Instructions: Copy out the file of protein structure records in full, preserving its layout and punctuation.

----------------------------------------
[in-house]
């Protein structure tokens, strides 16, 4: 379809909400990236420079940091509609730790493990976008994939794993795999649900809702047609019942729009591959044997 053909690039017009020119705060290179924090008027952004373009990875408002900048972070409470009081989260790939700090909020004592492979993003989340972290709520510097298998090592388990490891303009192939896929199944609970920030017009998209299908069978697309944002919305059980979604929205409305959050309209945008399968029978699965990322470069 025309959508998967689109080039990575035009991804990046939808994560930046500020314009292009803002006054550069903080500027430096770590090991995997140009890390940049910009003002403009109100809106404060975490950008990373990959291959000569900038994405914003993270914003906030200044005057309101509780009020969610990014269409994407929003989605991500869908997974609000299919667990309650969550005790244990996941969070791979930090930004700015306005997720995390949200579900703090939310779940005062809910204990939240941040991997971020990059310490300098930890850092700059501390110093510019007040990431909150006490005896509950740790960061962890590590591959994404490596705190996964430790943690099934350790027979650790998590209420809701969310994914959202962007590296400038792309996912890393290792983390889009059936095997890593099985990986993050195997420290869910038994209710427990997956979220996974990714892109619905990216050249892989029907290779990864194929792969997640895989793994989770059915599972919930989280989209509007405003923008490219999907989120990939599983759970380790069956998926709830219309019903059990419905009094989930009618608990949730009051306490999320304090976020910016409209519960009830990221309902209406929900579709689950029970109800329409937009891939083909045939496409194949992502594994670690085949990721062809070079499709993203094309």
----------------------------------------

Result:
[in-house]
């Protein structure tokens, strides 16, 4: 379809909400990236420079940091509609730790493990976008994939794993795999649900809702047609019942729009591959044997 053909690039017009020119705060290179924090008027952004373009990875408002900048972070409470009081989260790939700090909020004592492979993003989340972290709520510097298998090592388990490891303009192939896929199944609970920030017009998209299908069978697309944002919305059980979604929205409305959050309209945008399968029978699965990322470069 025309959508998967689109080039990575035009991804990046939808994560930046500020314009292009803002006054550069903080500027430096770590090991995997140009890390940049910009003002403009109100809106404060975490950008990373990959291959000569900038994405914003993270914003906030200044005057309101509780009020969610990014269409994407929003989605991500869908997974609000299919667990309650969550005790244990996941969070791979930090930004700015306005997720995390949200579900703090939310779940005062809910204990939240941040991997971020990059310490300098930890850092700059501390110093510019007040990431909150006490005896509950740790960061962890590590591959994404490596705190996964430790943690099934350790027979650790998590209420809701969310994914959202962007590296400038792309996912890393290792983390889009059936095997890593099985990986993050195997420290869910038994209710427990997956979220996974990714892109619905990216050249892989029907290779990864194929792969997640895989793994989770059915599972919930989280989209509007405003923008490219999907989120990939599983759970380790069956998926709830219309019903059990419905009094989930009618608990949730009051306490999320304090976020910016409209519960009830990221309902209406929900579709689950029970109800329409937009891939083909045939496409194949992502594994670690085949990721062809070079499709993203094309």